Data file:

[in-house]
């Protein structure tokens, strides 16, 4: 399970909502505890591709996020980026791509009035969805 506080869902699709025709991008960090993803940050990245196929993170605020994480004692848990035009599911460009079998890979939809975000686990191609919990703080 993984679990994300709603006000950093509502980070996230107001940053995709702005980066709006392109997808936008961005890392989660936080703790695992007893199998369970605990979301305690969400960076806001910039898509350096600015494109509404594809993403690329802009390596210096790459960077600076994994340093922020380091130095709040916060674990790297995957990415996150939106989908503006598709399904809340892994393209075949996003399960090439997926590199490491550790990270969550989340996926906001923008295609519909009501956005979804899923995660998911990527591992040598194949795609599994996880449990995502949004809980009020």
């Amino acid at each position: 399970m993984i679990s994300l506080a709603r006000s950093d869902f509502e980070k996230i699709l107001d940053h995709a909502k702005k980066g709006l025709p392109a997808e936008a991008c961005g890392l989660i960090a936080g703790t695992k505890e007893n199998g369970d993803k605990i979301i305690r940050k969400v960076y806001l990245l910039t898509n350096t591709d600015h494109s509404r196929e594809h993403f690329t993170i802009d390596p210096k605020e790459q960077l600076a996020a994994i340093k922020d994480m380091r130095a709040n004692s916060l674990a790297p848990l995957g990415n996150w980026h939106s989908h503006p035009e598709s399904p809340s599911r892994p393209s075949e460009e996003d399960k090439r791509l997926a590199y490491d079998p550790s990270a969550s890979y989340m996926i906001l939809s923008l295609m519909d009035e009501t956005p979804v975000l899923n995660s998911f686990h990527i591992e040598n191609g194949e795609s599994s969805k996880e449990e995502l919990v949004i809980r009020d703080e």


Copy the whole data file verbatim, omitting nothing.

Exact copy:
[in-house]
């Protein structure tokens, strides 16, 4: 399970909502505890591709996020980026791509009035969805 506080869902699709025709991008960090993803940050990245196929993170605020994480004692848990035009599911460009079998890979939809975000686990191609919990703080 993984679990994300709603006000950093509502980070996230107001940053995709702005980066709006392109997808936008961005890392989660936080703790695992007893199998369970605990979301305690969400960076806001910039898509350096600015494109509404594809993403690329802009390596210096790459960077600076994994340093922020380091130095709040916060674990790297995957990415996150939106989908503006598709399904809340892994393209075949996003399960090439997926590199490491550790990270969550989340996926906001923008295609519909009501956005979804899923995660998911990527591992040598194949795609599994996880449990995502949004809980009020």
């Amino acid at each position: 399970m993984i679990s994300l506080a709603r006000s950093d869902f509502e980070k996230i699709l107001d940053h995709a909502k702005k980066g709006l025709p392109a997808e936008a991008c961005g890392l989660i960090a936080g703790t695992k505890e007893n199998g369970d993803k605990i979301i305690r940050k969400v960076y806001l990245l910039t898509n350096t591709d600015h494109s509404r196929e594809h993403f690329t993170i802009d390596p210096k605020e790459q960077l600076a996020a994994i340093k922020d994480m380091r130095a709040n004692s916060l674990a790297p848990l995957g990415n996150w980026h939106s989908h503006p035009e598709s399904p809340s599911r892994p393209s075949e460009e996003d399960k090439r791509l997926a590199y490491d079998p550790s990270a969550s890979y989340m996926i906001l939809s923008l295609m519909d009035e009501t956005p979804v975000l899923n995660s998911f686990h990527i591992e040598n191609g194949e795609s599994s969805k996880e449990e995502l919990v949004i809980r009020d703080e």